Freeman on Brain and Consciousness

Stevan Harnad harnad at
Tue Jun 11 13:00:15 EST 1996

  You are invited to a lecture on brain and consciousness by 
  Professor Walter Freeman of University of California, Berkeley,
  in the
  Southampton University Cognitive Sciences Center
  External Speaker Series:

                Tuesday 18 June 1996
                4:00 pm (tea at 3:30 pm)
                Murray Lecture Theatre
		Murray Building
                Southampton University


           Professor Walter Freeman
           Department of Molecular Biology
           University of California, Berkeley
           wfreeman at

    PROFESSOR FREEMAN studied electronics, physics and mathematics at
    the Massachusetts Institute of Technology, and literature and
    philosophy at the University of Chicago. He received his medical
    degree cum laude from Yale University in 1954, and took
    postdoctoral training in internal medicine at Johns Hopkins
    University, and neurobiology at UCLA as Fellow of the Foundations
    Fund for Research in Psychiatry. Since 1959 he has taught
    neuroscience in the University of California at Berkeley. He
    received the A. E. Bennett Award of the Society of Biological
    Psychiatry (1964), Guggenheim Award (1966), Titulaire de la Chaire
    Solvay, University of Brussels (1974), the MERIT Award from NIMH
    (1990), the Pioneer Award from the Neural Network Council of the
    IEEE(1991), and the Spinoza Chair of the University of Amsterdam
    (1995). He was President of the International Neural Network
    Society in 1994. His research interests lie in mathematical
    modeling of nonlinear neurodynamics, based on his experimental
    measurements of brain activity in behaving animals, and the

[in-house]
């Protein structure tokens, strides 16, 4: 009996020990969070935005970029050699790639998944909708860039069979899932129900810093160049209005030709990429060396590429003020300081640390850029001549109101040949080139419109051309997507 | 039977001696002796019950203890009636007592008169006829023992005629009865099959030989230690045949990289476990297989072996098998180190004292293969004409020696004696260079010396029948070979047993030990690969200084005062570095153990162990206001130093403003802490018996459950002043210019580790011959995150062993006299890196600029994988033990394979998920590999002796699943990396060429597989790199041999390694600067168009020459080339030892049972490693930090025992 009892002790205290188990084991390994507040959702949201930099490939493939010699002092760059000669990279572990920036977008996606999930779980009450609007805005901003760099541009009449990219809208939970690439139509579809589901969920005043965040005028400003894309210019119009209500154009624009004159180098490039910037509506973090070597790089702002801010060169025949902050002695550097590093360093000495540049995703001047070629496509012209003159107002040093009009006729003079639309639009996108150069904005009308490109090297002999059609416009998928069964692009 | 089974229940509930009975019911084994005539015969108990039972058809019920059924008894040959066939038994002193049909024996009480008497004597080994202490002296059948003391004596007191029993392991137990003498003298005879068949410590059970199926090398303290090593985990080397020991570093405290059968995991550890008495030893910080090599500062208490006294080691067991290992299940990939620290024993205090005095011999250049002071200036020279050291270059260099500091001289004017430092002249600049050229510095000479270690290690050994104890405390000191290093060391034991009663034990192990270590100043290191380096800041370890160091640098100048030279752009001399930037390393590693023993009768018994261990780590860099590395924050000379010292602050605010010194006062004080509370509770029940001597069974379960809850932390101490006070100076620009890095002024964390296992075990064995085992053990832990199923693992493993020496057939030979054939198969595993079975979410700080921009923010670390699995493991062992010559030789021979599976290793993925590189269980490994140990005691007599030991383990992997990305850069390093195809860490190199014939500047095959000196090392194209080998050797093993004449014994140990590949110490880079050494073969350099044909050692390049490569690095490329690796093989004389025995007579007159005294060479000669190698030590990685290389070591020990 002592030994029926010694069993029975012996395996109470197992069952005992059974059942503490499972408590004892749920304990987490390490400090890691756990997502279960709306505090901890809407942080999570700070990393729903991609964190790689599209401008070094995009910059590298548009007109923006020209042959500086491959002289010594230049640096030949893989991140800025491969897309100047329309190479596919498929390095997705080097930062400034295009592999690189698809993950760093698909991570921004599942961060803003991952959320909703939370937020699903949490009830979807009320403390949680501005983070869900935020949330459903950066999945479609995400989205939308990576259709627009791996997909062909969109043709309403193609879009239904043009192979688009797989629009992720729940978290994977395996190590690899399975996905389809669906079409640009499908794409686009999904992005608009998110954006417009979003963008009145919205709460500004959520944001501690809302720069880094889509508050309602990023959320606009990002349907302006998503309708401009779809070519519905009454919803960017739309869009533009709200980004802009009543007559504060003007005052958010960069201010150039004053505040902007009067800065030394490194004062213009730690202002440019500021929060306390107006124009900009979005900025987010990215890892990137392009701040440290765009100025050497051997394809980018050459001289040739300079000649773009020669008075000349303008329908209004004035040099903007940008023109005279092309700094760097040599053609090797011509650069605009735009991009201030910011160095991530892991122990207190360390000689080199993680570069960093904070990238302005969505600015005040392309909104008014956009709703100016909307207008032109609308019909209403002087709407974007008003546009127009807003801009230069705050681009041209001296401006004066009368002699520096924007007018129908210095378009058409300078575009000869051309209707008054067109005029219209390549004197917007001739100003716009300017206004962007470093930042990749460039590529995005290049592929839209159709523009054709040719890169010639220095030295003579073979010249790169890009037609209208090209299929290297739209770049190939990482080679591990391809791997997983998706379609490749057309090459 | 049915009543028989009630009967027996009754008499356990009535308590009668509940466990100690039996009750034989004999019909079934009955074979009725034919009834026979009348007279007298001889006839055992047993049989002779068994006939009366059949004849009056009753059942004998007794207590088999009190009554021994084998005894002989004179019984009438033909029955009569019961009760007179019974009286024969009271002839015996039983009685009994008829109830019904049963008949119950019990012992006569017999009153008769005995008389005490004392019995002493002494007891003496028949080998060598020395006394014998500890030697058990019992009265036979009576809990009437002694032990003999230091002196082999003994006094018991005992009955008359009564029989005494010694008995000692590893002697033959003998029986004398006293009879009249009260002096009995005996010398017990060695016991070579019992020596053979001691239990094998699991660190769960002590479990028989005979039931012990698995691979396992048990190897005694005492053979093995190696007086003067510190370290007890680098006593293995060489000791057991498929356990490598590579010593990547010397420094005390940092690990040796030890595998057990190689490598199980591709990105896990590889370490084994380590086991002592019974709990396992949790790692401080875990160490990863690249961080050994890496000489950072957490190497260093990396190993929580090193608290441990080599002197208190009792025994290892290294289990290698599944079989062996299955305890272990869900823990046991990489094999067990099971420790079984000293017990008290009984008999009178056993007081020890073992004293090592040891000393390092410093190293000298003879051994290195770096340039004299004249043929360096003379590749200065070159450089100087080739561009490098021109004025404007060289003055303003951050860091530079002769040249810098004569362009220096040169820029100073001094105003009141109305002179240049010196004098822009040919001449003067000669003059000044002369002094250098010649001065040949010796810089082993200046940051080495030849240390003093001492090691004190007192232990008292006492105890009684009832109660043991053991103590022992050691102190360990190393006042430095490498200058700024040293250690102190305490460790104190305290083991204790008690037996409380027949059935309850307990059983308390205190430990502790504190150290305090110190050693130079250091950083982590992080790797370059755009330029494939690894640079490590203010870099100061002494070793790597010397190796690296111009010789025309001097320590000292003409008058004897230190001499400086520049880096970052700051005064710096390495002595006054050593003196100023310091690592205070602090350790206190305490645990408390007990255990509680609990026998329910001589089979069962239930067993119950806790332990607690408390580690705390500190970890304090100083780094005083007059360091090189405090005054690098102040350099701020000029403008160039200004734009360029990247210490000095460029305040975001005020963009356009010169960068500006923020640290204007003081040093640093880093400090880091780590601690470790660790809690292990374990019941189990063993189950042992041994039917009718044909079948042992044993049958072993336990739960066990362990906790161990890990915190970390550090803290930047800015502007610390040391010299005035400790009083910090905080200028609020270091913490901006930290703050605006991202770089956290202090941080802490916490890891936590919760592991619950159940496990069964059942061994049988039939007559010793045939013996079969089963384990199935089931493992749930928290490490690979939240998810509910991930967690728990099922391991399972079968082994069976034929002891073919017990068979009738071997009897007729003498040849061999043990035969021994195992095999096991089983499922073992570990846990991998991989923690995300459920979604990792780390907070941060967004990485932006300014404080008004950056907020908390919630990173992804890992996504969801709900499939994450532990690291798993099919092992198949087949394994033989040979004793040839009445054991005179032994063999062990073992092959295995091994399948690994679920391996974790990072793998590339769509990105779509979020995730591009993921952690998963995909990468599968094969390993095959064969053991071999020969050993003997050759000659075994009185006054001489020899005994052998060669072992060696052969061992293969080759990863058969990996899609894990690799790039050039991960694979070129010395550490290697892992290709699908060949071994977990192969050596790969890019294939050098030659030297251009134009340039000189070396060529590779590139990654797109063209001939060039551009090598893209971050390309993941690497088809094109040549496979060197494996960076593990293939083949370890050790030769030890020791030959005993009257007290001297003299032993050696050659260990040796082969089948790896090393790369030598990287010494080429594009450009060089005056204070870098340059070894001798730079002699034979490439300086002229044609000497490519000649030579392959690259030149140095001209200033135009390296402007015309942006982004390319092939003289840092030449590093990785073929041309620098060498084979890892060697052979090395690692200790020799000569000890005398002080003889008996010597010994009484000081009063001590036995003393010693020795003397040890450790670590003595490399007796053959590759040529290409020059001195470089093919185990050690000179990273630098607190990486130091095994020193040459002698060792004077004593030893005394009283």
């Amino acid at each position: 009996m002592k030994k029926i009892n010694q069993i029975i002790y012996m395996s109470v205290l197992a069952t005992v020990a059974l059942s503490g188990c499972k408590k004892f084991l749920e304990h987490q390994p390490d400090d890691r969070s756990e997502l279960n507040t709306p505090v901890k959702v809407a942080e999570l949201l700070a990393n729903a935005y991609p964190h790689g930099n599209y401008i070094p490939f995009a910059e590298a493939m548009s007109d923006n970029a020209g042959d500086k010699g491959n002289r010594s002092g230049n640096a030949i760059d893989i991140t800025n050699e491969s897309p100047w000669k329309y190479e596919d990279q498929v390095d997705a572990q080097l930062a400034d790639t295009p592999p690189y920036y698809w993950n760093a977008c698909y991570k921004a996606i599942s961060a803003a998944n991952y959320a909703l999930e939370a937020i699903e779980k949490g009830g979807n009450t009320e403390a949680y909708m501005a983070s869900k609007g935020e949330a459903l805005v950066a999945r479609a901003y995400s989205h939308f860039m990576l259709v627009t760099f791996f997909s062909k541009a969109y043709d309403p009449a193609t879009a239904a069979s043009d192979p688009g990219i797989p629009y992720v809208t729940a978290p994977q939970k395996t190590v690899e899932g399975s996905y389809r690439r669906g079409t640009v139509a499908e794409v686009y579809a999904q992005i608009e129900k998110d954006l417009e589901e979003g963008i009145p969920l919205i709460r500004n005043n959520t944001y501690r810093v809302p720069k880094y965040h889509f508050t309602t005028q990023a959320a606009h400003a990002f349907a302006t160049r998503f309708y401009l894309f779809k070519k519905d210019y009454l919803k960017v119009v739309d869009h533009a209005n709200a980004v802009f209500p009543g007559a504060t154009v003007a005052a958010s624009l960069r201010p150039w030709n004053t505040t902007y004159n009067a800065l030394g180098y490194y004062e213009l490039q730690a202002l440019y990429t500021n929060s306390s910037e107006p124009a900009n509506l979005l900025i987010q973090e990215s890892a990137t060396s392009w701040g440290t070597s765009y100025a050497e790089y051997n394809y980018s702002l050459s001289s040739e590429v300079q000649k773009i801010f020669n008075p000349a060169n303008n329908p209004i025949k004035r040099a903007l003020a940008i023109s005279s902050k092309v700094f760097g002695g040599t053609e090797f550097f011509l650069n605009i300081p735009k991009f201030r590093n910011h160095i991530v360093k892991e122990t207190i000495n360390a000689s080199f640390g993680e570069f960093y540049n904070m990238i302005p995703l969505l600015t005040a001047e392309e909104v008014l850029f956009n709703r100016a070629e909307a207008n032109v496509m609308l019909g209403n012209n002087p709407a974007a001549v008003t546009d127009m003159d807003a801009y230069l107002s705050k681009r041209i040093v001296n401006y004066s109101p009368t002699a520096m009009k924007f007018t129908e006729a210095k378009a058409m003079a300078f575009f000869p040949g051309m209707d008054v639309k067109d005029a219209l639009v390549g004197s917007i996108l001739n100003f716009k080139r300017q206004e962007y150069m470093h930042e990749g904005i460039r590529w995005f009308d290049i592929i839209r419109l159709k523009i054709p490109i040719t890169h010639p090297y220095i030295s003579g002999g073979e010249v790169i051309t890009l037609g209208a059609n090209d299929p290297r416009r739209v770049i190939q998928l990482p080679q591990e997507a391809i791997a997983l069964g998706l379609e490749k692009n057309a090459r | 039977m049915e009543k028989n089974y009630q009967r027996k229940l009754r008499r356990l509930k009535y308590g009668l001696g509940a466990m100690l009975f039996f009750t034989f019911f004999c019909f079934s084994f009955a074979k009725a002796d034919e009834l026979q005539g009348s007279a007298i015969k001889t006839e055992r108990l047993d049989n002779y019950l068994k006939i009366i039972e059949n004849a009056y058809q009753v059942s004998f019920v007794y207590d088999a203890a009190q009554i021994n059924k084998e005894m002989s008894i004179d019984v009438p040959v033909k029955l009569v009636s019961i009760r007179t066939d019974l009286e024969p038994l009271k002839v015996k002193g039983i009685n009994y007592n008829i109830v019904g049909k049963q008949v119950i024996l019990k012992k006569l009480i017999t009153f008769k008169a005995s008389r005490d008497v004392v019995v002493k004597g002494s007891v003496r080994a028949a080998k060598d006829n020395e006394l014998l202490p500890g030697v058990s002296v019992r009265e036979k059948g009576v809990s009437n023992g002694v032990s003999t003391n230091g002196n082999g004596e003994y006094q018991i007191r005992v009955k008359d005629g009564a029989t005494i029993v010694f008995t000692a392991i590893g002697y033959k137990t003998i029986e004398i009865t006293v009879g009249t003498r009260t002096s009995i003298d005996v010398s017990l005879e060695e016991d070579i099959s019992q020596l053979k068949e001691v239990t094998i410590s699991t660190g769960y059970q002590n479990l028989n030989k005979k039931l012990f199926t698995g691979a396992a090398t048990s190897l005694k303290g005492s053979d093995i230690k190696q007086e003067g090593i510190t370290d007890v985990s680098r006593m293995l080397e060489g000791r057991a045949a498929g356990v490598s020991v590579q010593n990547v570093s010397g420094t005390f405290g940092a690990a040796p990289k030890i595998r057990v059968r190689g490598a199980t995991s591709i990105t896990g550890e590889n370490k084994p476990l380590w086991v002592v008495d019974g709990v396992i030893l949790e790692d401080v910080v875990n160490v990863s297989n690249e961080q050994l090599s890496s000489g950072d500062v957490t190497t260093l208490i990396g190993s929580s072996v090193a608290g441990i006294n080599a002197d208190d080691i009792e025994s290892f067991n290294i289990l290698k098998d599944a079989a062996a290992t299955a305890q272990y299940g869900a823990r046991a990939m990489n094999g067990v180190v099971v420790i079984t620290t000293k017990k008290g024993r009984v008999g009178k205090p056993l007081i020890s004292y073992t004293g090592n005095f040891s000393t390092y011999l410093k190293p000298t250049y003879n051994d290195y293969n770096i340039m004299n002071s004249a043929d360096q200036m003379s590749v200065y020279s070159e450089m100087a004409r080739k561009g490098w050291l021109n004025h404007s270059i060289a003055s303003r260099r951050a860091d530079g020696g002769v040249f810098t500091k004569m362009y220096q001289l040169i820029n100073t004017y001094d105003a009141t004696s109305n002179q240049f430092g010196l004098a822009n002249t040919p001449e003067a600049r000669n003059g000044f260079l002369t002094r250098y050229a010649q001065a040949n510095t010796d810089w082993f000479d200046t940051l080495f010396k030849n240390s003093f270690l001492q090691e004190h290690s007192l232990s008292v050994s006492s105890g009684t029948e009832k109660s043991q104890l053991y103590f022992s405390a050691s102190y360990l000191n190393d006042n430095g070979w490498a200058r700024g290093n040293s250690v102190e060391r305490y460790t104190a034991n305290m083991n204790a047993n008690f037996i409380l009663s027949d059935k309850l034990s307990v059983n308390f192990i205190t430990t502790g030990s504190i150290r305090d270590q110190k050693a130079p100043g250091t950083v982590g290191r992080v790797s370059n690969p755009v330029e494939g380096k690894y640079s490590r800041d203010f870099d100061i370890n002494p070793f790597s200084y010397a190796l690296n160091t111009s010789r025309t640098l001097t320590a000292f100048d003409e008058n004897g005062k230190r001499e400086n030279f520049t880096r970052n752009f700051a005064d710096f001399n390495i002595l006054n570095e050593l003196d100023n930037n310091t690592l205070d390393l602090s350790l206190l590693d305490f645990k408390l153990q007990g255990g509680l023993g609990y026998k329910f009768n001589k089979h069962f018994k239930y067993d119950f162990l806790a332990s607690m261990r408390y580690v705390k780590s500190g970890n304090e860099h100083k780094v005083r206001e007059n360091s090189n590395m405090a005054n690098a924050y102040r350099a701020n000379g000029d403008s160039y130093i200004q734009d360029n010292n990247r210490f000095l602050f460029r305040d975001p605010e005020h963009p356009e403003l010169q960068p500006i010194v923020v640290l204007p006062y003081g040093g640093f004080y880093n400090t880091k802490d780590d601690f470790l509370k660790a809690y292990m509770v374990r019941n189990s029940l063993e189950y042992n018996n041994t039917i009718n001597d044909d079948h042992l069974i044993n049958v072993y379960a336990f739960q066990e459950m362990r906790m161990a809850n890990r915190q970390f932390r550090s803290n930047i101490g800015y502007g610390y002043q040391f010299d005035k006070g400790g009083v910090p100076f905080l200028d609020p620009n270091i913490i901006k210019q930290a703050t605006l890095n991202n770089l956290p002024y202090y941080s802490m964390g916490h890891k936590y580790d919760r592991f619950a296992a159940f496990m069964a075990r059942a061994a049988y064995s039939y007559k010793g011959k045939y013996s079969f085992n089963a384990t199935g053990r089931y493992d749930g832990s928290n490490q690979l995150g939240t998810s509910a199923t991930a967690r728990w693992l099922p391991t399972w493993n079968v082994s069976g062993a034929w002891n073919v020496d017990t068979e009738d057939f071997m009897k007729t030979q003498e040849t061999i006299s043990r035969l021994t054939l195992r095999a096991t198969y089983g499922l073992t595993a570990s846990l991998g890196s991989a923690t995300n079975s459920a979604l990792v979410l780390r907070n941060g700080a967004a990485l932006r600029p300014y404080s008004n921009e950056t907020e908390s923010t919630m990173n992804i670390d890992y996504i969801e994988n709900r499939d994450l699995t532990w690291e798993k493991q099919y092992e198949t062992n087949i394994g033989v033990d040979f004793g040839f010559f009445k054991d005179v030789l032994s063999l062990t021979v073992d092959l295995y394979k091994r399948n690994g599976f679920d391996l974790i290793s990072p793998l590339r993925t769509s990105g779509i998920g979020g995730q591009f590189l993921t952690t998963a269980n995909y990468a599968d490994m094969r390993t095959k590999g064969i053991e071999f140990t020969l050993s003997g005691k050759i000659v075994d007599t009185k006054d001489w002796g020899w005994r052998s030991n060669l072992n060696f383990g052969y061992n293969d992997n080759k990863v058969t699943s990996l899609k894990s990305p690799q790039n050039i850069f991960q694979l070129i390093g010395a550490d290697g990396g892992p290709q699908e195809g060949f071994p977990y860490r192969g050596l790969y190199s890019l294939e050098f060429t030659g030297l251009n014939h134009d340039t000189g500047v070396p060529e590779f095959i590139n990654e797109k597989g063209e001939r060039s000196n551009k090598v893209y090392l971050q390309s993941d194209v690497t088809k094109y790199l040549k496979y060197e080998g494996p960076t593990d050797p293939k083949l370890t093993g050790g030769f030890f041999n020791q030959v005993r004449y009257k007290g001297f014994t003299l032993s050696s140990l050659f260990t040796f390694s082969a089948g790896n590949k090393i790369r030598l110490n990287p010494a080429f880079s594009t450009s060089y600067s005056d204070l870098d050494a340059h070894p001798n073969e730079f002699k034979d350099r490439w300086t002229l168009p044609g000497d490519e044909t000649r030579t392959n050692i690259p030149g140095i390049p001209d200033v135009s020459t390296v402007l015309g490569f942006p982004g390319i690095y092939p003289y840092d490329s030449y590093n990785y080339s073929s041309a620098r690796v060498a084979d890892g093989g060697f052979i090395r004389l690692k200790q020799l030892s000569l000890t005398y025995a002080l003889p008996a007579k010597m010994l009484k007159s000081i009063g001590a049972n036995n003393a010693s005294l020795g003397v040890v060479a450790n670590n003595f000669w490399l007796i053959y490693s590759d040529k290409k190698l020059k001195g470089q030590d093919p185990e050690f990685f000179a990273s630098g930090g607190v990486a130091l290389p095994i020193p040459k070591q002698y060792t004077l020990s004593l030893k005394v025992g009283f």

application of these models in biology, neurology, psychiatry,
    philosophy, and industry.

ABSTRACT: Experimental observations of the brain activity that follows
sensory stimulation of animals show that sensory cortices engage in
construction of activity patterns in response to stimuli. The operation
is not that of filter, retrieval, or correlation mechanisms. It is a
state transition by which a cortex switches abruptly from one basin of
attraction to another, thereby to change one spatial pattern to another
like frames in a cinema.  The transitions in the primary sensory
cortices are shaped by interactions with the limbic system, which
express the goal-directed nature of percepts. They result from
intentional actions in time and space. Each transition involves
learning, so that cumulatively a trajectory is formed by each brain
over its lifetime. Each spatial pattern as it occurs reflects the
entire content of individual experience. It is a meaning and not the
representation of a meaning. It is the basis for consciousness.

It follows that each brain creates its own frames of reference for
time, space and associations, which are not directly accessible by any
other brain.  How, then, can two or more brains be shaped by learning,
so as to form cooperative pairs for reproduction and groups for
survival? Evolution has provided a biological, mechanism that first
came under scientific scrutiny in the form of Pavlovian 'brain
washing'. Under now well known conditions of stress in the internal and
external environments, a global transition takes place, following which
brains sustain a remarkable period of malleability. I believe that
Pavlov manipulated a mammalian mechanism of pair bonding, already
evolved for the nurture of altricial young through sexual orgasm and
lactation, which is mediated by oxytocin and other neuropeptides. Our
remote ancestors evolved by adapting this mechanism for tribal bonding
through dance, chanting, rituals, and evangelical conversions (Sargant
1957). These dimensions of human experience can be encompassed by a
theory of neurodynamics, but not by theories of representation.

Freeman WJ (1995) Societies of Brains. Hillsdale NJ, Lawrence Erlbaum

Sargant W (1957) Battle for the Mind. Westport CT, Greenwood Press

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